Our ancestors would be amazed at the cleanliness of our water and how it flows into our homes. We have come a long way, but as our water needs evolve, it has become evident that not all water is equal. Water quality issues can go beyond the difference between clean and raw water. There are many different ways to use water in your home, are you using the right type of water for these tasks and how can you make your water better?
More Effective Bathing
Most people enjoy the feeling of being clean after a hard day or work or a workout at the gym. If you have hard water in your home, your bathing experience is not all that it could be and you’re missing out on a better way to stay clean. Hard water has a higher concentration of minerals, such as magnesium, calcium, and limescale, that can bind with your soaps and body oils. When you wash this will result in a sticky residue that is covering your body and the tub or shower tray.
Some people suffer from hair issues; their hair may be dull, dry and prone to frizziness. Again the common perception is that particular hair care products are to blame, but this is not necessarily true. The hard water minerals lock the detergent and conditioners in hair care products into your hair. When you cannot effectively rinse this material out of your hair after washing it will have a terrible effect on how it looks and feels. Imagine that the soap scum you need to scrub off your shower door is locked into your hair and you can visualize the adverse effects easily. Many expensive salon treatments are purely focused on treating the effects of hard water on your hair. If a water softener is installed, the water will be capable of rinsing effectively making your hair stronger, healthier and cleaner,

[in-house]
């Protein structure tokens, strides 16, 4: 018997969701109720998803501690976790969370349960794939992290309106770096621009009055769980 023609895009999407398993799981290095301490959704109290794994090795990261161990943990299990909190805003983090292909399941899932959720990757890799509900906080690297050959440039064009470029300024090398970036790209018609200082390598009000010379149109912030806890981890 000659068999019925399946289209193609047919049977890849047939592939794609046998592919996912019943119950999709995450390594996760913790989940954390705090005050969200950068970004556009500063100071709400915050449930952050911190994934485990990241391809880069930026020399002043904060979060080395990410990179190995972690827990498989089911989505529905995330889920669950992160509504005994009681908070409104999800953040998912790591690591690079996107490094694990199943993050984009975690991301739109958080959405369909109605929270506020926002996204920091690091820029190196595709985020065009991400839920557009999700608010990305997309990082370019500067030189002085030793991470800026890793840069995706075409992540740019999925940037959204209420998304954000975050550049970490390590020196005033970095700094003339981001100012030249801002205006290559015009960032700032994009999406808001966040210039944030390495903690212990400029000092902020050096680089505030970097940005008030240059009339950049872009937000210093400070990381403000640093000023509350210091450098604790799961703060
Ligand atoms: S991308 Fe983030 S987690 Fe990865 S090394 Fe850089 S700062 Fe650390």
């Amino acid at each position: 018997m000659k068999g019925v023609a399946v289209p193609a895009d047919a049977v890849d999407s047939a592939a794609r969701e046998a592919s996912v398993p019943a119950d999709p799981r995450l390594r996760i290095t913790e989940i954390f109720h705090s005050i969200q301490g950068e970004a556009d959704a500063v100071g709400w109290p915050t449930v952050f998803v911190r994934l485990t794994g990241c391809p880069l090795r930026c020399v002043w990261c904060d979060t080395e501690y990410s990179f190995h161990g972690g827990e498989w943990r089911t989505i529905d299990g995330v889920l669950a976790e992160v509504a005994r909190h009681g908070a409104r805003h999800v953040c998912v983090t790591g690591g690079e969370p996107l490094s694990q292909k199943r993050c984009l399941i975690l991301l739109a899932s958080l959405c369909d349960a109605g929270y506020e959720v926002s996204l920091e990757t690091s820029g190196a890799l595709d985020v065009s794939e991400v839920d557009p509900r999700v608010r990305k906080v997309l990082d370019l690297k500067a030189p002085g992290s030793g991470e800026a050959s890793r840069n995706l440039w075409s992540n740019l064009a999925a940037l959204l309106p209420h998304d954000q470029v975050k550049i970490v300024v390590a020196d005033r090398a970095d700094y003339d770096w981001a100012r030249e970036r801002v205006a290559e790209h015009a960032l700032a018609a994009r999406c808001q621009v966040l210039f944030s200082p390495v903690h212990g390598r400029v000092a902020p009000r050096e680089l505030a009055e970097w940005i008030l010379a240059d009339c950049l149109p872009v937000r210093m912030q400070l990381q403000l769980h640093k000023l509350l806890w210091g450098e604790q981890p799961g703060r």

Cooking with Softer Water
Water is used in a lot of different cooking tasks and recipes, so it stands to reason that using harder water will have an adverse effect on the results. High amounts of chlorine and hard minerals can affect the flavor of food washed and cooked in it. Also, excessive quantities of minerals can even increase the boiling point of your water increasing cooking times and energy usage. Hard water can also be a significant factor in baking. If you’re struggling to get lighter or fluffy results your water may be the culprit. Excessive quantities of dissolved minerals can affect the structure of gluten in the flour and change how yeast and baking soda function. This can lead to pasta that has a gummy texture and homemade bread that is tough and hard to eat.
With more than 25 years experience in the residential and commercial water treatment space, Terry is a WQA (Water Quality Association) certified water specialist, LEVEL 3, as well as a WQA certified sales representative. Terry currently sits on EcoWater Systems (a Berkshire Hathaway Company) national Peers committee, as a water treatment expert advising other water professionals with less experience on best trade and technology practices. EcoWater Systems of Nebraska is one of the biggest water treatment and water delivery businesses in the state.